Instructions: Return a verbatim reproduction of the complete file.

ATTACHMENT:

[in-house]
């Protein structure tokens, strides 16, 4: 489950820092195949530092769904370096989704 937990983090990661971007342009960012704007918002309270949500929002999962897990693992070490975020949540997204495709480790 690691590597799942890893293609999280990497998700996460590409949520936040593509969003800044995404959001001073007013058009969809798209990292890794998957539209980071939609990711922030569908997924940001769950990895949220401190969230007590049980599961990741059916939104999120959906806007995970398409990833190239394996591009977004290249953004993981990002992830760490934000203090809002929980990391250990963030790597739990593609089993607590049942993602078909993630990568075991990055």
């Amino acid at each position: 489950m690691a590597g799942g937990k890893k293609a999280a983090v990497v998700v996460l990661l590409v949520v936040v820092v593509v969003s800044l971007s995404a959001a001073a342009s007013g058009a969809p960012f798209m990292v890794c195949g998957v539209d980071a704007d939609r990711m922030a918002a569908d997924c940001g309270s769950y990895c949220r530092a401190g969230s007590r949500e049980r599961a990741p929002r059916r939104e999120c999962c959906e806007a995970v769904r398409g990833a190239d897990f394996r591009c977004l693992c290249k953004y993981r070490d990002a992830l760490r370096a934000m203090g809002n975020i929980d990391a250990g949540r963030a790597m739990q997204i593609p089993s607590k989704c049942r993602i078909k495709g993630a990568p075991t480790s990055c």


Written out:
[in-house]
């Protein structure tokens, strides 16, 4: 489950820092195949530092769904370096989704 937990983090990661971007342009960012704007918002309270949500929002999962897990693992070490975020949540997204495709480790 690691590597799942890893293609999280990497998700996460590409949520936040593509969003800044995404959001001073007013058009969809798209990292890794998957539209980071939609990711922030569908997924940001769950990895949220401190969230007590049980599961990741059916939104999120959906806007995970398409990833190239394996591009977004290249953004993981990002992830760490934000203090809002929980990391250990963030790597739990593609089993607590049942993602078909993630990568075991990055």
């Amino acid at each position: 489950m690691a590597g799942g937990k890893k293609a999280a983090v990497v998700v996460l990661l590409v949520v936040v820092v593509v969003s800044l971007s995404a959001a001073a342009s007013g058009a969809p960012f798209m990292v890794c195949g998957v539209d980071a704007d939609r990711m922030a918002a569908d997924c940001g309270s769950y990895c949220r530092a401190g969230s007590r949500e049980r599961a990741p929002r059916r939104e999120c999962c959906e806007a995970v769904r398409g990833a190239d897990f394996r591009c977004l693992c290249k953004y993981r070490d990002a992830l760490r370096a934000m203090g809002n975020i929980d990391a250990g949540r963030a790597m739990q997204i593609p089993s607590k989704c049942r993602i078909k495709g993630a990568p075991t480790s990055c």